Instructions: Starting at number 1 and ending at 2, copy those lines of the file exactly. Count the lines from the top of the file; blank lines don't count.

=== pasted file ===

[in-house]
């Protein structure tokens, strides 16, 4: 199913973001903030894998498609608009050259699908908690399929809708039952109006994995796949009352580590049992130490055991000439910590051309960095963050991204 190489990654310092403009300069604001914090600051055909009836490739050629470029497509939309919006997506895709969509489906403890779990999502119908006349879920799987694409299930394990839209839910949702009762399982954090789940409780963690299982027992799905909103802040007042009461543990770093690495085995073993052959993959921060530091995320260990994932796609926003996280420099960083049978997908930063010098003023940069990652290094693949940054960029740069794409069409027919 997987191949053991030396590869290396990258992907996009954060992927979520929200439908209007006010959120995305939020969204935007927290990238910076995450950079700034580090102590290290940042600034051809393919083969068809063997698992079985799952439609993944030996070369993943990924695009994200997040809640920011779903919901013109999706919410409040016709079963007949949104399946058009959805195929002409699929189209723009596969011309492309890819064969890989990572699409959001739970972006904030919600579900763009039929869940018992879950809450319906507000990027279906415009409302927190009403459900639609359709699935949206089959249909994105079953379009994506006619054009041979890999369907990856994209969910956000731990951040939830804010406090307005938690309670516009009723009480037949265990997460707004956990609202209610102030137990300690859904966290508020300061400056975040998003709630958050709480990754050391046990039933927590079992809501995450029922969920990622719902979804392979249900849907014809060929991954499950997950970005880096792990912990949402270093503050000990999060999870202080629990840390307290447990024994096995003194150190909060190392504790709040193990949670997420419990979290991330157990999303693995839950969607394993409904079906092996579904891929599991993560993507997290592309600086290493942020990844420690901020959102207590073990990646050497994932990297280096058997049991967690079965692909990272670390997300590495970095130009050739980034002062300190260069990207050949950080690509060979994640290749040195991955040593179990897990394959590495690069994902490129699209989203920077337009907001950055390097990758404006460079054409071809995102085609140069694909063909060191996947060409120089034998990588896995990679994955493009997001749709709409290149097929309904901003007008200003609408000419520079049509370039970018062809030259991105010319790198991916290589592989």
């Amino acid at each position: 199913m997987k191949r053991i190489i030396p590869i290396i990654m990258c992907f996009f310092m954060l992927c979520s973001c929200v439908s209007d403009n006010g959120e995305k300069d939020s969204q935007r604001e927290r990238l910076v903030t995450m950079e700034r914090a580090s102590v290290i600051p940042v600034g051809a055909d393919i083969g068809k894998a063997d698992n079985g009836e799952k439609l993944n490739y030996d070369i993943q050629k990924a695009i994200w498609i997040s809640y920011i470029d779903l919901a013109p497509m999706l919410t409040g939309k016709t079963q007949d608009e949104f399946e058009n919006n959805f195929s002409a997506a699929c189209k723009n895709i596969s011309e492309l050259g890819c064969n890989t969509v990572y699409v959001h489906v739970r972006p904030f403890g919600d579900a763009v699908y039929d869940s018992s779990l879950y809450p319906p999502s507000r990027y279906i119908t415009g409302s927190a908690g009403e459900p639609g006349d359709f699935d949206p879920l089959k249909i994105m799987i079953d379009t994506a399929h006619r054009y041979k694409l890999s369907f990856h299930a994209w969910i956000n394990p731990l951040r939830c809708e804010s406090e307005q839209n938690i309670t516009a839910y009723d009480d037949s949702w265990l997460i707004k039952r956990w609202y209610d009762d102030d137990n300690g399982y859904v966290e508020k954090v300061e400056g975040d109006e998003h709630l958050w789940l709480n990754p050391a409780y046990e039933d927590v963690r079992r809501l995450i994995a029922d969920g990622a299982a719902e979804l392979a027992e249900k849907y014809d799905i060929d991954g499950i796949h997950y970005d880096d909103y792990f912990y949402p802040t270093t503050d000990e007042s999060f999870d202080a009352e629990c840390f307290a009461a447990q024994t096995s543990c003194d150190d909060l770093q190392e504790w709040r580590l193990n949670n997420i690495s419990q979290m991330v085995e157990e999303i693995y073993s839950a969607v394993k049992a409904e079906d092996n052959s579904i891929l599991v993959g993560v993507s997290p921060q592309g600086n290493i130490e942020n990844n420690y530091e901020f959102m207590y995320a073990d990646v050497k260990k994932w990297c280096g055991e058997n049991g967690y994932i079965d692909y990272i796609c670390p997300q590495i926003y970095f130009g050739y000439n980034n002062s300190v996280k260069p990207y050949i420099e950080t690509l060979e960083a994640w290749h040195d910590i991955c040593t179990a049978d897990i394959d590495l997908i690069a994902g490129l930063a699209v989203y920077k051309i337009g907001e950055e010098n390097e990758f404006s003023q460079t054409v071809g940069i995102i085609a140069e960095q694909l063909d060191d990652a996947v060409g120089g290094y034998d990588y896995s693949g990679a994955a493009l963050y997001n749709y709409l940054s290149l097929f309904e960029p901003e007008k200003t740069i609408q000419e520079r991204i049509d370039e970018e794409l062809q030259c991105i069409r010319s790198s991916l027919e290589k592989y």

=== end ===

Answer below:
[in-house]
């Protein structure tokens, strides 16, 4: 199913973001903030894998498609608009050259699908908690399929809708039952109006994995796949009352580590049992130490055991000439910590051309960095963050991204 190489990654310092403009300069604001914090600051055909009836490739050629470029497509939309919006997506895709969509489906403890779990999502119908006349879920799987694409299930394990839209839910949702009762399982954090789940409780963690299982027992799905909103802040007042009461543990770093690495085995073993052959993959921060530091995320260990994932796609926003996280420099960083049978997908930063010098003023940069990652290094693949940054960029740069794409069409027919 997987191949053991030396590869290396990258992907996009954060992927979520929200439908209007006010959120995305939020969204935007927290990238910076995450950079700034580090102590290290940042600034051809393919083969068809063997698992079985799952439609993944030996070369993943990924695009994200997040809640920011779903919901013109999706919410409040016709079963007949949104399946058009959805195929002409699929189209723009596969011309492309890819064969890989990572699409959001739970972006904030919600579900763009039929869940018992879950809450319906507000990027279906415009409302927190009403459900639609359709699935949206089959249909994105079953379009994506006619054009041979890999369907990856994209969910956000731990951040939830804010406090307005938690309670516009009723009480037949265990997460707004956990609202209610102030137990300690859904966290508020300061400056975040998003709630958050709480990754050391046990039933927590079992809501995450029922969920990622719902979804392979249900849907014809060929991954499950997950970005880096792990912990949402270093503050000990999060999870202080629990840390307290447990024994096995003194150190909060190392504790709040193990949670997420419990979290991330157990999303693995839950969607394993409904079906092996579904891929599991993560993507997290592309600086290493942020990844420690901020959102207590073990990646050497994932990297280096058997049991967690079965692909990272670390997300590495970095130009050739980034002062300190260069990207050949950080690509060979994640290749040195991955040593179990897990394959590495690069994902490129699209989203920077337009907001950055390097990758404006460079054409071809995102085609140069694909063909060191996947060409120089034998990588896995990679994955493009997001749709709409290149097929309904901003007008200003609408000419520079049509370039970018062809030259991105010319790198991916290589592989």